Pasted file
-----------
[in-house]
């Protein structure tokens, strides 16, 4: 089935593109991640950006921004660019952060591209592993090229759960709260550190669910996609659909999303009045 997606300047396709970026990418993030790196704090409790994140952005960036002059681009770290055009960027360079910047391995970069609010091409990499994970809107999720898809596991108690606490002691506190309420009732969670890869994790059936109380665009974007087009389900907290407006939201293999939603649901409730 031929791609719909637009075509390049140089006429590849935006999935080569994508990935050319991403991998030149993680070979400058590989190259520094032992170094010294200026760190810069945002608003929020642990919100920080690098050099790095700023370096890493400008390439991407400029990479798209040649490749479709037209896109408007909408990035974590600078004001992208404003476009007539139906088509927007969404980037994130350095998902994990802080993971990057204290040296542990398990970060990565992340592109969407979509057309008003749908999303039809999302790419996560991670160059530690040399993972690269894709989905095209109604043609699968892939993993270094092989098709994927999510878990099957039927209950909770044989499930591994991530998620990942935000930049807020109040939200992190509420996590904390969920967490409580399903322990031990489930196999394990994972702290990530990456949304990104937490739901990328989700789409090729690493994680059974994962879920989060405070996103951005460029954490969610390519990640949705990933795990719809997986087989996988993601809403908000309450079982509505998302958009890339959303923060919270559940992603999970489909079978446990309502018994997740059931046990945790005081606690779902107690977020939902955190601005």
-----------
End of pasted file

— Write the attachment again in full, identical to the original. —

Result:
[in-house]
């Protein structure tokens, strides 16, 4: 089935593109991640950006921004660019952060591209592993090229759960709260550190669910996609659909999303009045 997606300047396709970026990418993030790196704090409790994140952005960036002059681009770290055009960027360079910047391995970069609010091409990499994970809107999720898809596991108690606490002691506190309420009732969670890869994790059936109380665009974007087009389900907290407006939201293999939603649901409730 031929791609719909637009075509390049140089006429590849935006999935080569994508990935050319991403991998030149993680070979400058590989190259520094032992170094010294200026760190810069945002608003929020642990919100920080690098050099790095700023370096890493400008390439991407400029990479798209040649490749479709037209896109408007909408990035974590600078004001992208404003476009007539139906088509927007969404980037994130350095998902994990802080993971990057204290040296542990398990970060990565992340592109969407979509057309008003749908999303039809999302790419996560991670160059530690040399993972690269894709989905095209109604043609699968892939993993270094092989098709994927999510878990099957039927209950909770044989499930591994991530998620990942935000930049807020109040939200992190509420996590904390969920967490409580399903322990031990489930196999394990994972702290990530990456949304990104937490739901990328989700789409090729690493994680059974994962879920989060405070996103951005460029954490969610390519990640949705990933795990719809997986087989996988993601809403908000309450079982509505998302958009890339959303923060919270559940992603999970489909079978446990309502018994997740059931046990945790005081606690779902107690977020939902955190601005």